The 11 Best Manga Of 2021

·7-min read
Pictured are characters from Dandadan, Jujutsu Kaisen, and Sakamoto Days.
Pictured are characters from Dandadan, Jujutsu Kaisen, and Sakamoto Days.


No shortage of good manga in 2021.

This year didn’t only bless us with terrific anime, but also with wonderful manga. Thank goodness for that! Here is our list of the best manga of 2021.

Keep in mind that the list isn’t limited to new manga that debuted this year, but includes ones that were published in 2021—whether that was in serialization or published volumes. The manga are listed below in no particular order.

(Full disclosure: My first two books were published by Kodansha.)

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BLUE LOCK

A close up of Isagi, who has an intense expression on his face.
A close up of Isagi, who has an intense expression on his face.


Story by Muneyuki Kaneshiro, art by Yusuke Nomura

Sports manga can feel same-y with firmly established genre conventions. But Blue Lock is unlike any sports manga I’ve read. It’s like Squid Game, but with soccer—minus all the killing.

The manga, which debuted in 2018, picks up after the Japanese national soccer team came in 16th in the FIFA World Cup. Believing that the country’s soccer program lacks a world-class striker, the Blue Lock program was created to find the best of the best out of hundreds of top, young prospects. The catch is that those who are disqualified can never represent Japan in international soccer. The one who comes out on top will be a legendary striker that can lead Japan to World Cup victory!

Filled with INTENSE art and INTENSE characters, the whole premise is completely ridiculous, but absolutely wonderful. Some of the commentary on Japanese soccer is absolutely scathing.


JUJUTSU KAISEN

Yuji is in the foreground and is surrounded by hands reaching up at him.
Yuji is in the foreground and is surrounded by hands reaching up at him.


Story and art by Gege Akutami

If 2020 was the year of Demon Slayer, then 2021 was the year of Jujutsu Kaisen. The supernatural manga was not one of this year’s biggest titles, it was this year’s biggest title, outselling everything in Japan. But is it any good? Heck yeah.

Jujutsu Kaisen centers on Yuji Itadori, a student who transfers to Tokyo Prefectural Jujutsu High, a school for sorcerers, after a paranormal event at his previous school. He and his classmates battle evil and try to locate cursed fingers for Yuji to consume. The manga wears its influences on its sleeve, but does a nice job of balancing action, humor, and the supernatural.


Frieren: Beyond Journey’s End

The characters are shown in their younger years.
The characters are shown in their younger years.


Story by Kanehito Yamada, art by Tsukasa Abe

Frieren starts where other JPRG-type stories end: the Hero and his party return after a decade-long adventure in which they defeated the demon king. For Frieren, an elf mage, ten years is a short period of time—like a weekend hanging out. But for the human members of the party, their adventure was a big chunk of their lives.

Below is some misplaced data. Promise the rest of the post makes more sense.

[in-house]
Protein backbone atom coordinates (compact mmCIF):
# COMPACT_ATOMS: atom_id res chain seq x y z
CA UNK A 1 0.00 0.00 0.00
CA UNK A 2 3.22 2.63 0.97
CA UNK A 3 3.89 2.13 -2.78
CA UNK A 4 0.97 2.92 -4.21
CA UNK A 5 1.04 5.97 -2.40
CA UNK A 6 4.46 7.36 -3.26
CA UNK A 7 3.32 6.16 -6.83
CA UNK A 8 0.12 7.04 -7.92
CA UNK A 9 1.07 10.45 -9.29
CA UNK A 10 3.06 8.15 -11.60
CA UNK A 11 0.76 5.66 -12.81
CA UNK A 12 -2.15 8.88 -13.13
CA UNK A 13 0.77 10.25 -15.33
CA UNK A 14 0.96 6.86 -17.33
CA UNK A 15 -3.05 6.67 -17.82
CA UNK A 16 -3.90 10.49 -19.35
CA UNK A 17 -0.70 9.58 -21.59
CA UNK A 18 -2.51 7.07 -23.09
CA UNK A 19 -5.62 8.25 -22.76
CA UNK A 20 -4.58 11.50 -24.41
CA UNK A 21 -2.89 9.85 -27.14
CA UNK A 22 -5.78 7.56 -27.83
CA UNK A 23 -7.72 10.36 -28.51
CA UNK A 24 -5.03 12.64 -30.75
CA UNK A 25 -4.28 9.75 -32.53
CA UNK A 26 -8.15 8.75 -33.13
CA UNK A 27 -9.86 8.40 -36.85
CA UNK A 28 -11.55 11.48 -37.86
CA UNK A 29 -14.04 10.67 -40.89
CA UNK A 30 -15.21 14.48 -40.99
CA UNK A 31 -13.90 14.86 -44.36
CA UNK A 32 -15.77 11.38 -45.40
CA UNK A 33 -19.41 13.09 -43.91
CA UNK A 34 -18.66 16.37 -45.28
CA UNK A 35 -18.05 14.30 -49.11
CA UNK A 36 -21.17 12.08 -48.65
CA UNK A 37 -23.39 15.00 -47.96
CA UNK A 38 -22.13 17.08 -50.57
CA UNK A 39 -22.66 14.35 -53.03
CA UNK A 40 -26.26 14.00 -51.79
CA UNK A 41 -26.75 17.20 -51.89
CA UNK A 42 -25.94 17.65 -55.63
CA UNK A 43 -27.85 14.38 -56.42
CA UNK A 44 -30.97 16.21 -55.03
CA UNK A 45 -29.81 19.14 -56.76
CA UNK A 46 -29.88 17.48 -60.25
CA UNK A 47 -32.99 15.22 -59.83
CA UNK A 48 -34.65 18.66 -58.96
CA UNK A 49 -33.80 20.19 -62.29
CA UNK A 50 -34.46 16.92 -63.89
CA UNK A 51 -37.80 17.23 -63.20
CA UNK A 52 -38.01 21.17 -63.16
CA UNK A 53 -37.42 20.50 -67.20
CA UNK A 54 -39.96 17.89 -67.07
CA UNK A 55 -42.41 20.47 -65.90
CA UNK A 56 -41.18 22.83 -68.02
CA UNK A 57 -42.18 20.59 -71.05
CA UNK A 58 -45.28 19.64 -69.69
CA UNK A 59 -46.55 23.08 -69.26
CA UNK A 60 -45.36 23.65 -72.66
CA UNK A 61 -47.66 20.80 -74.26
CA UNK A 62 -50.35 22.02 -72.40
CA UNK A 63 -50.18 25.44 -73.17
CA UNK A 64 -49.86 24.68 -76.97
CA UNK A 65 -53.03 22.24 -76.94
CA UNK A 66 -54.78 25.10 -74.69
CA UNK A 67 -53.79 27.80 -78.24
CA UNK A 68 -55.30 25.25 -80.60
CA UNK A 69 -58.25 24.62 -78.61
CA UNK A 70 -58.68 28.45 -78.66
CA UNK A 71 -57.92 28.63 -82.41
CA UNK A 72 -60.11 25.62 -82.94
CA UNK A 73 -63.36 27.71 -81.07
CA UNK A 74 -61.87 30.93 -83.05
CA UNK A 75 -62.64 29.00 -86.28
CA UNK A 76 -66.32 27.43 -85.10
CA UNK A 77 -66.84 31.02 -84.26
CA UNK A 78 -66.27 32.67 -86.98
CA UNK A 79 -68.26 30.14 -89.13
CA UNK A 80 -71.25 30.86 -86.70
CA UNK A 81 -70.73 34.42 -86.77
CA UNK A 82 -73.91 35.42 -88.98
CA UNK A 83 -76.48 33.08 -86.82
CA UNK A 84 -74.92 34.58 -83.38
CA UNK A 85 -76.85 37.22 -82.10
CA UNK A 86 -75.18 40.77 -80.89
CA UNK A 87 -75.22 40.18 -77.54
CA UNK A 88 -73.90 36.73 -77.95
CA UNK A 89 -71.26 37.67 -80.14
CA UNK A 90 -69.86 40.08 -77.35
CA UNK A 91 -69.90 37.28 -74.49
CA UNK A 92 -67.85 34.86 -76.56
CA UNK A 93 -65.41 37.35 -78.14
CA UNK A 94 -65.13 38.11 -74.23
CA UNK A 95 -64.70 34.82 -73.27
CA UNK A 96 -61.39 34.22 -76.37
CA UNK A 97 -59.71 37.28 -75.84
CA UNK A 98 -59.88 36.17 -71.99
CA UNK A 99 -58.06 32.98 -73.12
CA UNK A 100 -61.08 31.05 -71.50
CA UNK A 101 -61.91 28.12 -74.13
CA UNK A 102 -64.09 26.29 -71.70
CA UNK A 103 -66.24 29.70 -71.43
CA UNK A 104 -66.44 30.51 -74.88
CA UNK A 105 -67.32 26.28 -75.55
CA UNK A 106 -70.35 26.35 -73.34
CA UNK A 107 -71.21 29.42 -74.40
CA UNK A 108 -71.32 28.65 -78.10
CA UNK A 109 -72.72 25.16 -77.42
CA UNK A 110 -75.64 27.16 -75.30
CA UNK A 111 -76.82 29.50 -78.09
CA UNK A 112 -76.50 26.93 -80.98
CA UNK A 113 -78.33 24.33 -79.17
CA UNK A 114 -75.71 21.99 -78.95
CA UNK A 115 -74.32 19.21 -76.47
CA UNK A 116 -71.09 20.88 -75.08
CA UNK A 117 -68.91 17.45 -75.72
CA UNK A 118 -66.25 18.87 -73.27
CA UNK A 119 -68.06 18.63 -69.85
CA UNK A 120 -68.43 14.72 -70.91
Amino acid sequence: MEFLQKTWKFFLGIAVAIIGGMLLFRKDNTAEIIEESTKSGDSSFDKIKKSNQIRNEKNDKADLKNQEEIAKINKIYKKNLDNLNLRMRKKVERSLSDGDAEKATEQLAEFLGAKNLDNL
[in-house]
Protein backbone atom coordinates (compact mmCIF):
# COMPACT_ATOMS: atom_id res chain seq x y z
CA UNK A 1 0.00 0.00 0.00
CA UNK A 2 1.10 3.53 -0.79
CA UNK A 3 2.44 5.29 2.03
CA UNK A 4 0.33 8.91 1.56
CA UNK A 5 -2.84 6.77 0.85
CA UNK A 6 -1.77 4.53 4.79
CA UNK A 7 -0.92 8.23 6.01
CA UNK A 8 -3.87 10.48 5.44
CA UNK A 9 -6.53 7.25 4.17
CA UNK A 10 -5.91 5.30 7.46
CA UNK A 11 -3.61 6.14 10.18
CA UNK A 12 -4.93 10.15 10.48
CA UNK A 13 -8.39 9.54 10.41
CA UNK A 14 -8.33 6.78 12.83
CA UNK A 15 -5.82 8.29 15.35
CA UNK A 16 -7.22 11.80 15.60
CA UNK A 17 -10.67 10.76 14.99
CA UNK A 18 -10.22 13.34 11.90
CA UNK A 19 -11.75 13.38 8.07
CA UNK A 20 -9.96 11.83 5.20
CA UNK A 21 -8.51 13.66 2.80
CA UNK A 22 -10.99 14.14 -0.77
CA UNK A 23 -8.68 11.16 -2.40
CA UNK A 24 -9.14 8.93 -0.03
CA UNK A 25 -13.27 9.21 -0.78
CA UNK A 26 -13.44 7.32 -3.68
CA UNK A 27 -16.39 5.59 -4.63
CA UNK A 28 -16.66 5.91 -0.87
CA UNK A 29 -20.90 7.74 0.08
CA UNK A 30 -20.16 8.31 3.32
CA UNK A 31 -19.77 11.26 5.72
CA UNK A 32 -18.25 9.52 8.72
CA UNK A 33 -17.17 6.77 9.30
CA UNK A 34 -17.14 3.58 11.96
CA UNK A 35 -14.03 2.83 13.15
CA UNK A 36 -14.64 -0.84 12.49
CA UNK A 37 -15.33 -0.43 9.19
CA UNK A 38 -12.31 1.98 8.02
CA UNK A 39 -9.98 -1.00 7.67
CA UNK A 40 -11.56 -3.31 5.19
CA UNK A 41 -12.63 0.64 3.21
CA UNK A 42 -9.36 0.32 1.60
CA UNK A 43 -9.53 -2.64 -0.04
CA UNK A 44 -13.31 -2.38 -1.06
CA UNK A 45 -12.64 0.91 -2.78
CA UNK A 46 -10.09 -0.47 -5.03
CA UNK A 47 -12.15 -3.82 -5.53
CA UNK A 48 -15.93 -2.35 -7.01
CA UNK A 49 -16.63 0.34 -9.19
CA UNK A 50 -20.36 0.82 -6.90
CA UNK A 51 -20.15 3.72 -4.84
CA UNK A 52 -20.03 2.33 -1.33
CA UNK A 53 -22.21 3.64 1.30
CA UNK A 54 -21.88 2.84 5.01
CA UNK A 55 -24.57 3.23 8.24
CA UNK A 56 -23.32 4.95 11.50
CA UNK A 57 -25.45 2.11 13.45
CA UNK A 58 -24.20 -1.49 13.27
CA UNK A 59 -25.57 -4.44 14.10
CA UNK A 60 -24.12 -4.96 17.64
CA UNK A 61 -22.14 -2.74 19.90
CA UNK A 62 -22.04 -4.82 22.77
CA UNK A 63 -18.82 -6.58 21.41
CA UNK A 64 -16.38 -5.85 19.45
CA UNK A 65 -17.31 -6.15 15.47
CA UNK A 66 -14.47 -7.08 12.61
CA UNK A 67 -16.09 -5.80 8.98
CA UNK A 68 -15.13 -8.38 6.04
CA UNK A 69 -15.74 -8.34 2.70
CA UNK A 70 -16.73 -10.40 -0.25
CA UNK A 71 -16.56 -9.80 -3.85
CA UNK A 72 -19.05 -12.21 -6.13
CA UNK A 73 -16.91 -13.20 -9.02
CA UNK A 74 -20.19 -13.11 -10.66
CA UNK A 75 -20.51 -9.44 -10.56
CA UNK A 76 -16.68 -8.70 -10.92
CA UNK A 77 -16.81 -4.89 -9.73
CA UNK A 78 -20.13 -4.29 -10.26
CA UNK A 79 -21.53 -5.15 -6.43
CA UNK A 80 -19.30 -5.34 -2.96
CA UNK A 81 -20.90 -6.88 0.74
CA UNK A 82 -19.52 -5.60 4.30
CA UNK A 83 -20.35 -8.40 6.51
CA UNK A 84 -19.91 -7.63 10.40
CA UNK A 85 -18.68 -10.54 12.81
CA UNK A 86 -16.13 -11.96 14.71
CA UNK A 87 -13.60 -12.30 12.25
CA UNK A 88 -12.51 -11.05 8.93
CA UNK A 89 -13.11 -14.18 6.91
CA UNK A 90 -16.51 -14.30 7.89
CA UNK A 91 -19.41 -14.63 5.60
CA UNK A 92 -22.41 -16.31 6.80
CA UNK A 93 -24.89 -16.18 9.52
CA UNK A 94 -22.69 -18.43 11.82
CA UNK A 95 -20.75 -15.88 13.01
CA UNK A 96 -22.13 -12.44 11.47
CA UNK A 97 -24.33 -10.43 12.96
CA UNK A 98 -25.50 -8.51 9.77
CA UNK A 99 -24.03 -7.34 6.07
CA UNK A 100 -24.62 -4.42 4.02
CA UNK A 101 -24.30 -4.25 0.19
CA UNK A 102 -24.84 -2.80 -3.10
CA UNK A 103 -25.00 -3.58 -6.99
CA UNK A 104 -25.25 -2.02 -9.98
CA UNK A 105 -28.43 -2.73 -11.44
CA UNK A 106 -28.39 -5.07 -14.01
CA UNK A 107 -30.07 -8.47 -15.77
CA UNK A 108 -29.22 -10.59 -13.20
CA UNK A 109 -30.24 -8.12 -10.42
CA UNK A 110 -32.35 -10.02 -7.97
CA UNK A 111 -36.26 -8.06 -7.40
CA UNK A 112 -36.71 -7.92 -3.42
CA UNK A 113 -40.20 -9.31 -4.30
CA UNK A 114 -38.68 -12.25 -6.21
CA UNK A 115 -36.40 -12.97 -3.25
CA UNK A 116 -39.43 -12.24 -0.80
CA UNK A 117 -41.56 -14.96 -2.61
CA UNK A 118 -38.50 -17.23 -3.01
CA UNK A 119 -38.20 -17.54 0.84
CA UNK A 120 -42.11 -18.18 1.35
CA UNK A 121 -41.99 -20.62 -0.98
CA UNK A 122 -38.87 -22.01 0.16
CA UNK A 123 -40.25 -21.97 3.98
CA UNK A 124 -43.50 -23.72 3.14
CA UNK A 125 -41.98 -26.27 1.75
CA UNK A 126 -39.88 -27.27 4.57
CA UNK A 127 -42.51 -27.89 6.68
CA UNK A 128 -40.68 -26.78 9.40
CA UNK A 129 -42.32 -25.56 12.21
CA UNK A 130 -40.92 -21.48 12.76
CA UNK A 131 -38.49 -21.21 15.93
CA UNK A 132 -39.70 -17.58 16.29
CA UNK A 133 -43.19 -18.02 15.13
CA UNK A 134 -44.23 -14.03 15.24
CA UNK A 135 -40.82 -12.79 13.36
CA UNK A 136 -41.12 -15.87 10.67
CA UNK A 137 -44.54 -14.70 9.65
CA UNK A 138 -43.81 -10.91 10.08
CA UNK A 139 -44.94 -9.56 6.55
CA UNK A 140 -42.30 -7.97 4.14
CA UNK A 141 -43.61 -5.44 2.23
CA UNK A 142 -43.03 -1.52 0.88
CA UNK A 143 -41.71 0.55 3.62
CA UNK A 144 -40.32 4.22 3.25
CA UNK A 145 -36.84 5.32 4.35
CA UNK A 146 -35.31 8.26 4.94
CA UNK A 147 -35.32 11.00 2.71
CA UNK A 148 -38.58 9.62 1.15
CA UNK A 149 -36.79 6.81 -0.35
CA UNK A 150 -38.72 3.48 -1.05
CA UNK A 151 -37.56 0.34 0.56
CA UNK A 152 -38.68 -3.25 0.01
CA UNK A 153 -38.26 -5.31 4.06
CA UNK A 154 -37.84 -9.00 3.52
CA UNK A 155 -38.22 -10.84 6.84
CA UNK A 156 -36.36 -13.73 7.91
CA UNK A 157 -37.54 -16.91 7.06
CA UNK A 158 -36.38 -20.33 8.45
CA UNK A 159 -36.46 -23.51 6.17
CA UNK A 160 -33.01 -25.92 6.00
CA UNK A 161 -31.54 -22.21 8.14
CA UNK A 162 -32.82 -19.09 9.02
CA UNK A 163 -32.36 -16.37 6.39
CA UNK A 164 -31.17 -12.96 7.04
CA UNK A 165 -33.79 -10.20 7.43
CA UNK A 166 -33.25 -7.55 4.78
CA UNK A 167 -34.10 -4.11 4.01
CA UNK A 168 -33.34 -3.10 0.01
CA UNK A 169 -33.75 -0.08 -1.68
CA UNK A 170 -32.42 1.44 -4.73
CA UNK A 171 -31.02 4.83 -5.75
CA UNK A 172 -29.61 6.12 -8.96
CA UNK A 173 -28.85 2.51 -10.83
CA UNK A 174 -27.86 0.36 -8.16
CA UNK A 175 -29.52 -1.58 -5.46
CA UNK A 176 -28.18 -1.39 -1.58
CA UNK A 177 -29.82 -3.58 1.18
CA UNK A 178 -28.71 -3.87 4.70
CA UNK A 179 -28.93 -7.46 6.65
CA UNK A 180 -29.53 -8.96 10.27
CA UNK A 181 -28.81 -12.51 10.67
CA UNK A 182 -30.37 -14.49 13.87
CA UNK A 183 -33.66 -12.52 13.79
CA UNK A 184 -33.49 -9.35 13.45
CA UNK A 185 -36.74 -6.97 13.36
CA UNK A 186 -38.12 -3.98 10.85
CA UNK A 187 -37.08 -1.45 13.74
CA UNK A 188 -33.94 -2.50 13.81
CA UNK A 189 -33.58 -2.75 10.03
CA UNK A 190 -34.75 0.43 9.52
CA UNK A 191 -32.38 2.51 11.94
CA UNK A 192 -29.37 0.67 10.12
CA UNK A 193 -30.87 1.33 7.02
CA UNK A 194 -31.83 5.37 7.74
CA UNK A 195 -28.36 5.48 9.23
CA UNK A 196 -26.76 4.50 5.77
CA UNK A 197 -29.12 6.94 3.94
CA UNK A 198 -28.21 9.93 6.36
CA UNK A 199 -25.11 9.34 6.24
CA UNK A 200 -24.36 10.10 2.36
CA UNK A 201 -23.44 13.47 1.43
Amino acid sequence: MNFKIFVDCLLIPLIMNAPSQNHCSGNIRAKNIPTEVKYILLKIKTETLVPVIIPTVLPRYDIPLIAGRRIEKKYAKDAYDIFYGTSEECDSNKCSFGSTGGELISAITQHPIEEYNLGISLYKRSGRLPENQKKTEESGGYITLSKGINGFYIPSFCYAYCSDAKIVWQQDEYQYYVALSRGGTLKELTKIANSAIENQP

After being confronted by the mortal passage of time, Frieren ends up going on another quest, and in the process learns more about humans. This is a moving, bittersweet manga that plays off tropes and genre conventions, while underscoring just how precious time spent with others is.


Dandadan

Momo and Ken look directly at us.
Momo and Ken look directly at us.


Story and art by Yukinobu Tatsu

Schoolgirl Momo Ayase believes in ghosts and not in aliens. Schoolboy Ken Takakura (no, not that Ken Takakura) believes in aliens and ghosts. What starts off as a way to change each other’s minds sets off a truly buck wild series. The result is funny, often lewd, and never boring. What keeps Dandadan from tumbling into self-parody are smart characters with heart, even as the lunacy and blue-humor kick into high gear. And do they ever.


Attack on Titan

A close-up of the first volume features a Titan moving in.
A close-up of the first volume features a Titan moving in.


Story and art by Hajime Isayama

Can you believe it? Eleven years ago, Hajime Iseyama’s Attack on Titan debuted, and this spring, the manga called it a day. After a decade plus, Attack on Titan has come to a conclusion.

Whenever a long-running movie, TV show, or, here, manga, come to an end, people are bound to be disappointed. And some fans of Attack on Titan are, well, disappointed. After so long, they might have their own ideas as to how the Attack on Titan manga should finish. But in the manga’s meaty conclusion, Iseyama had his own ideas on how to bring the saga to a close, crafting a fitting, yet imperfect, end to his magnum opus.